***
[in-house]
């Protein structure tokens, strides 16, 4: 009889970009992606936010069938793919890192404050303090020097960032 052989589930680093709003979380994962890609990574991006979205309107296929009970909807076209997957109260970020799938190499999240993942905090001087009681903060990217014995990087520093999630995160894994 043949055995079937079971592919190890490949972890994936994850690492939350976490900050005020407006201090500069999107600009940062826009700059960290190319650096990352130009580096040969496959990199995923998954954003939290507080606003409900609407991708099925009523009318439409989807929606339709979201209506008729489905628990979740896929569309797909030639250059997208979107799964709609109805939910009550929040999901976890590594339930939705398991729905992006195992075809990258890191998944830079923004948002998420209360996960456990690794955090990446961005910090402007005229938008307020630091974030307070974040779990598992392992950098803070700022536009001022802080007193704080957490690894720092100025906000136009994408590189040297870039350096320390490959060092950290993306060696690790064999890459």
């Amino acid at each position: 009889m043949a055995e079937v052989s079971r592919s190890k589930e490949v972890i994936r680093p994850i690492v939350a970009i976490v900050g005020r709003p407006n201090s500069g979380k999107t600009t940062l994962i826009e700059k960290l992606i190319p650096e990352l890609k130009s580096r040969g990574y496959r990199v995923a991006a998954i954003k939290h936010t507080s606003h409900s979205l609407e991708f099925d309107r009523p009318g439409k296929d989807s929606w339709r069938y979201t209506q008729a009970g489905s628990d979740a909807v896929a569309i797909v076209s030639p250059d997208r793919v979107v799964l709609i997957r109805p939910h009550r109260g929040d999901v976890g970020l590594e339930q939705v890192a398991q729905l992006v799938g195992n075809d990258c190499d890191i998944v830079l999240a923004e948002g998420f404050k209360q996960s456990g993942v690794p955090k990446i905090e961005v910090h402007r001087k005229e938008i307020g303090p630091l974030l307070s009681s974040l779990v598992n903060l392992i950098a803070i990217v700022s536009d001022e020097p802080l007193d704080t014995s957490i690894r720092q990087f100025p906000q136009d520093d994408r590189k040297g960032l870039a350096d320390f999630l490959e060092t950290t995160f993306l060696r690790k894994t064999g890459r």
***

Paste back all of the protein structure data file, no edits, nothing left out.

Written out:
[in-house]
């Protein structure tokens, strides 16, 4: 009889970009992606936010069938793919890192404050303090020097960032 052989589930680093709003979380994962890609990574991006979205309107296929009970909807076209997957109260970020799938190499999240993942905090001087009681903060990217014995990087520093999630995160894994 043949055995079937079971592919190890490949972890994936994850690492939350976490900050005020407006201090500069999107600009940062826009700059960290190319650096990352130009580096040969496959990199995923998954954003939290507080606003409900609407991708099925009523009318439409989807929606339709979201209506008729489905628990979740896929569309797909030639250059997208979107799964709609109805939910009550929040999901976890590594339930939705398991729905992006195992075809990258890191998944830079923004948002998420209360996960456990690794955090990446961005910090402007005229938008307020630091974030307070974040779990598992392992950098803070700022536009001022802080007193704080957490690894720092100025906000136009994408590189040297870039350096320390490959060092950290993306060696690790064999890459």
């Amino acid at each position: 009889m043949a055995e079937v052989s079971r592919s190890k589930e490949v972890i994936r680093p994850i690492v939350a970009i976490v900050g005020r709003p407006n201090s500069g979380k999107t600009t940062l994962i826009e700059k960290l992606i190319p650096e990352l890609k130009s580096r040969g990574y496959r990199v995923a991006a998954i954003k939290h936010t507080s606003h409900s979205l609407e991708f099925d309107r009523p009318g439409k296929d989807s929606w339709r069938y979201t209506q008729a009970g489905s628990d979740a909807v896929a569309i797909v076209s030639p250059d997208r793919v979107v799964l709609i997957r109805p939910h009550r109260g929040d999901v976890g970020l590594e339930q939705v890192a398991q729905l992006v799938g195992n075809d990258c190499d890191i998944v830079l999240a923004e948002g998420f404050k209360q996960s456990g993942v690794p955090k990446i905090e961005v910090h402007r001087k005229e938008i307020g303090p630091l974030l307070s009681s974040l779990v598992n903060l392992i950098a803070i990217v700022s536009d001022e020097p802080l007193d704080t014995s957490i690894r720092q990087f100025p906000q136009d520093d994408r590189k040297g960032l870039a350096d320390f999630l490959e060092t950290t995160f993306l060696r690790k894994t064999g890459r």